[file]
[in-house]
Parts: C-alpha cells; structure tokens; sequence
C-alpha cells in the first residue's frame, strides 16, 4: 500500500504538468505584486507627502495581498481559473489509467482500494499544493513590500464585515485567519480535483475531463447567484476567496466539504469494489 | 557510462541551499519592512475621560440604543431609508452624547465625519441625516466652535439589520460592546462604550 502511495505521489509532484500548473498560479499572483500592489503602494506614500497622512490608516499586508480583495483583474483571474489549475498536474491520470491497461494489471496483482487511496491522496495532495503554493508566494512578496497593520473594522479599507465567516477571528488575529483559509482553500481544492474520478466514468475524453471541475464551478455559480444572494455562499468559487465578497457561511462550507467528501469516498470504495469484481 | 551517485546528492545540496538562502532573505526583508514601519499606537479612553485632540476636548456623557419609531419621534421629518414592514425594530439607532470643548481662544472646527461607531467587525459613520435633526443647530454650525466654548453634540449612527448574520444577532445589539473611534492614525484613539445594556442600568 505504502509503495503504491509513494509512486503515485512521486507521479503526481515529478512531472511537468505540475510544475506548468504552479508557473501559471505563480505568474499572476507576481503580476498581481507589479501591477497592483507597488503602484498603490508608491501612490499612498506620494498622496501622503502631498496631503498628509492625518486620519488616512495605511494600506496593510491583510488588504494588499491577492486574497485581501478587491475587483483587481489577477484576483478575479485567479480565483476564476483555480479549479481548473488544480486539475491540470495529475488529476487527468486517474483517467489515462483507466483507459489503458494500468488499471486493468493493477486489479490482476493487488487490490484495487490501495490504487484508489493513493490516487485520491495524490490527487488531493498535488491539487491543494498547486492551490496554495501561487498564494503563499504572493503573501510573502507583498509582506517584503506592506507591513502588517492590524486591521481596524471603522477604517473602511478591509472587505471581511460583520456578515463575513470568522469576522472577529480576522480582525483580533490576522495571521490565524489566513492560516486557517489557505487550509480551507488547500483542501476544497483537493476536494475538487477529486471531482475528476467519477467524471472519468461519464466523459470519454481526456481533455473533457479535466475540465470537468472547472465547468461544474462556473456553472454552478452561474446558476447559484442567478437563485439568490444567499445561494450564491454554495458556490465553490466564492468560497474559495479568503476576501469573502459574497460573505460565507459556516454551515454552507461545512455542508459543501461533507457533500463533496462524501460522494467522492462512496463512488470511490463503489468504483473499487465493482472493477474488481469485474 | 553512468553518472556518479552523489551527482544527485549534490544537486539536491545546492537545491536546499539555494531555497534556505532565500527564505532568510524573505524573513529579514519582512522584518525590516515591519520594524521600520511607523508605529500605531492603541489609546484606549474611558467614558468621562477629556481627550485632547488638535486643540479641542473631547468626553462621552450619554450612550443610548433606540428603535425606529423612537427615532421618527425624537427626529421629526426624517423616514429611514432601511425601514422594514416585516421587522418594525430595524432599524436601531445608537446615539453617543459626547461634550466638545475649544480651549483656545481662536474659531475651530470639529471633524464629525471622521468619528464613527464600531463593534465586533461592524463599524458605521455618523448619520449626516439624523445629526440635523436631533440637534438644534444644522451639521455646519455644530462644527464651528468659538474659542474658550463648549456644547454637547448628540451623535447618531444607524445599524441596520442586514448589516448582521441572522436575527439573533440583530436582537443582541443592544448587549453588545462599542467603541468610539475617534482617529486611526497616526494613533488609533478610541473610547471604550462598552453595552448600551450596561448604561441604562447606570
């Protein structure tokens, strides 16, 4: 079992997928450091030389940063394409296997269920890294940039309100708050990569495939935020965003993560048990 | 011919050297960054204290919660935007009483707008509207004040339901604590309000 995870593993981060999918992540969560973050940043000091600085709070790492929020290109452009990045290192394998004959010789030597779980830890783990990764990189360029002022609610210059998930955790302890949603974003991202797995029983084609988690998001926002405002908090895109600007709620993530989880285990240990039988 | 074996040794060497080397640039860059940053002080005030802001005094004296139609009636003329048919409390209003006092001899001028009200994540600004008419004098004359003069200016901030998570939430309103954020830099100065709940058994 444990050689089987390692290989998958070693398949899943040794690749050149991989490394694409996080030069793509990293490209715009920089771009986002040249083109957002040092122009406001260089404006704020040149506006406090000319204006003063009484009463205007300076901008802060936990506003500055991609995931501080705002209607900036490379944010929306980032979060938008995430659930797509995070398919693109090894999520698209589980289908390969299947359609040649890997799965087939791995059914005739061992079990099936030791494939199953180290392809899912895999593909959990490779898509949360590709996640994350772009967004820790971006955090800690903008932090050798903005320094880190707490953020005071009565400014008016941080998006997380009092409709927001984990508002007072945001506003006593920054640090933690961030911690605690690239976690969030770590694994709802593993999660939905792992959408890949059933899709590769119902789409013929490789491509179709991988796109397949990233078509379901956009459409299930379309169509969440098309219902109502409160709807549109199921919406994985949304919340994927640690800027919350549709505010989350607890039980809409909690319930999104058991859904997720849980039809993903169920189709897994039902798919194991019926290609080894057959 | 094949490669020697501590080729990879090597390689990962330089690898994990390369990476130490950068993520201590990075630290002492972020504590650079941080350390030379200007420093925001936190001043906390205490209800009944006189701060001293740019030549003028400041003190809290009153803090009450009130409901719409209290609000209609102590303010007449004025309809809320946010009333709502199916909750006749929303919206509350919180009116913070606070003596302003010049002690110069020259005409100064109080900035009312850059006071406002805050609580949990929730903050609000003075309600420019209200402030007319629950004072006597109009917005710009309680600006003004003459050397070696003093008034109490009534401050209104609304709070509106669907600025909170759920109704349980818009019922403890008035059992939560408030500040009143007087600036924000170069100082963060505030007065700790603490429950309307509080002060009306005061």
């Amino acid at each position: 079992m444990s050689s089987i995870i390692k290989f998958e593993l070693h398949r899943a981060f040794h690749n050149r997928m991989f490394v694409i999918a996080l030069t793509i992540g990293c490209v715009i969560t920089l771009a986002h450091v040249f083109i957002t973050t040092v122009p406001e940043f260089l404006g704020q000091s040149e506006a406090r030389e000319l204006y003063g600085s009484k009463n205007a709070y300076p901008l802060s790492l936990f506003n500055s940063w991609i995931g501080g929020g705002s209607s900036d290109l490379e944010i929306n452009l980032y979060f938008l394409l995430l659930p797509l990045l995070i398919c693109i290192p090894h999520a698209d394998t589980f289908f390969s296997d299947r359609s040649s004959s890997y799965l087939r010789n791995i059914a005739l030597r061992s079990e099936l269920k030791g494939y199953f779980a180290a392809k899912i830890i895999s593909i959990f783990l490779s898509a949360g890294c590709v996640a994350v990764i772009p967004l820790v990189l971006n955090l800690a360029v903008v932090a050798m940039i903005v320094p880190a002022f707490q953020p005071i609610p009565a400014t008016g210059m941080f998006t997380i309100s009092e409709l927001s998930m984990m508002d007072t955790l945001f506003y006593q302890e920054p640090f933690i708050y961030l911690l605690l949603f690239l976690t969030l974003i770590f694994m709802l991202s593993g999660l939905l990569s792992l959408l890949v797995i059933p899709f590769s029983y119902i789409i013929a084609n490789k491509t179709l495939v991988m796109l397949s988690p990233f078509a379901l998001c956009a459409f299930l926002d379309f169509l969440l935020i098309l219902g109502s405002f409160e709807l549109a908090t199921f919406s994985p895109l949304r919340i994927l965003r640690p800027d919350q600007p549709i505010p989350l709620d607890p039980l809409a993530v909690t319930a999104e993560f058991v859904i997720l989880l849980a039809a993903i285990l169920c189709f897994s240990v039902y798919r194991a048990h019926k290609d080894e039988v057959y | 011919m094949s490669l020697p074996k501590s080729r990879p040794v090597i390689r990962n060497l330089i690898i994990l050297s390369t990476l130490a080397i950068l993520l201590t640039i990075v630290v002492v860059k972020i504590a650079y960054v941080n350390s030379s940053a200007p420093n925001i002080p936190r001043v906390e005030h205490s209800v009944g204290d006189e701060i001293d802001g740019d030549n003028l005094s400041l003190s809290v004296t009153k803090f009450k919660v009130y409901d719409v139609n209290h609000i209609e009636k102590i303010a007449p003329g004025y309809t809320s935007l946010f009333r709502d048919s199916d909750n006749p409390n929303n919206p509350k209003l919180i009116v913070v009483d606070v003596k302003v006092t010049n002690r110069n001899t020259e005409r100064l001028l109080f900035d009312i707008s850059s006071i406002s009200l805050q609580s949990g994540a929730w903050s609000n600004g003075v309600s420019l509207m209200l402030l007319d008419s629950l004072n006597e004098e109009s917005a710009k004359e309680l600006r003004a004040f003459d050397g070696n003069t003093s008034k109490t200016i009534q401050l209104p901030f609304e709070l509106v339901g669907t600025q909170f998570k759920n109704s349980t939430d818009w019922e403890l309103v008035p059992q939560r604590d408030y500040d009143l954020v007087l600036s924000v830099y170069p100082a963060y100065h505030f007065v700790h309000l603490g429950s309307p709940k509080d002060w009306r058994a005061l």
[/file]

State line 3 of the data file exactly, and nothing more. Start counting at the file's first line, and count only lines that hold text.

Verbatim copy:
C-alpha cells in the first residue's frame, strides 16, 4: 500500500504538468505584486507627502495581498481559473489509467482500494499544493513590500464585515485567519480535483475531463447567484476567496466539504469494489 | 557510462541551499519592512475621560440604543431609508452624547465625519441625516466652535439589520460592546462604550 502511495505521489509532484500548473498560479499572483500592489503602494506614500497622512490608516499586508480583495483583474483571474489549475498536474491520470491497461494489471496483482487511496491522496495532495503554493508566494512578496497593520473594522479599507465567516477571528488575529483559509482553500481544492474520478466514468475524453471541475464551478455559480444572494455562499468559487465578497457561511462550507467528501469516498470504495469484481 | 551517485546528492545540496538562502532573505526583508514601519499606537479612553485632540476636548456623557419609531419621534421629518414592514425594530439607532470643548481662544472646527461607531467587525459613520435633526443647530454650525466654548453634540449612527448574520444577532445589539473611534492614525484613539445594556442600568 505504502509503495503504491509513494509512486503515485512521486507521479503526481515529478512531472511537468505540475510544475506548468504552479508557473501559471505563480505568474499572476507576481503580476498581481507589479501591477497592483507597488503602484498603490508608491501612490499612498506620494498622496501622503502631498496631503498628509492625518486620519488616512495605511494600506496593510491583510488588504494588499491577492486574497485581501478587491475587483483587481489577477484576483478575479485567479480565483476564476483555480479549479481548473488544480486539475491540470495529475488529476487527468486517474483517467489515462483507466483507459489503458494500468488499471486493468493493477486489479490482476493487488487490490484495487490501495490504487484508489493513493490516487485520491495524490490527487488531493498535488491539487491543494498547486492551490496554495501561487498564494503563499504572493503573501510573502507583498509582506517584503506592506507591513502588517492590524486591521481596524471603522477604517473602511478591509472587505471581511460583520456578515463575513470568522469576522472577529480576522480582525483580533490576522495571521490565524489566513492560516486557517489557505487550509480551507488547500483542501476544497483537493476536494475538487477529486471531482475528476467519477467524471472519468461519464466523459470519454481526456481533455473533457479535466475540465470537468472547472465547468461544474462556473456553472454552478452561474446558476447559484442567478437563485439568490444567499445561494450564491454554495458556490465553490466564492468560497474559495479568503476576501469573502459574497460573505460565507459556516454551515454552507461545512455542508459543501461533507457533500463533496462524501460522494467522492462512496463512488470511490463503489468504483473499487465493482472493477474488481469485474 | 553512468553518472556518479552523489551527482544527485549534490544537486539536491545546492537545491536546499539555494531555497534556505532565500527564505532568510524573505524573513529579514519582512522584518525590516515591519520594524521600520511607523508605529500605531492603541489609546484606549474611558467614558468621562477629556481627550485632547488638535486643540479641542473631547468626553462621552450619554450612550443610548433606540428603535425606529423612537427615532421618527425624537427626529421629526426624517423616514429611514432601511425601514422594514416585516421587522418594525430595524432599524436601531445608537446615539453617543459626547461634550466638545475649544480651549483656545481662536474659531475651530470639529471633524464629525471622521468619528464613527464600531463593534465586533461592524463599524458605521455618523448619520449626516439624523445629526440635523436631533440637534438644534444644522451639521455646519455644530462644527464651528468659538474659542474658550463648549456644547454637547448628540451623535447618531444607524445599524441596520442586514448589516448582521441572522436575527439573533440583530436582537443582541443592544448587549453588545462599542467603541468610539475617534482617529486611526497616526494613533488609533478610541473610547471604550462598552453595552448600551450596561448604561441604562447606570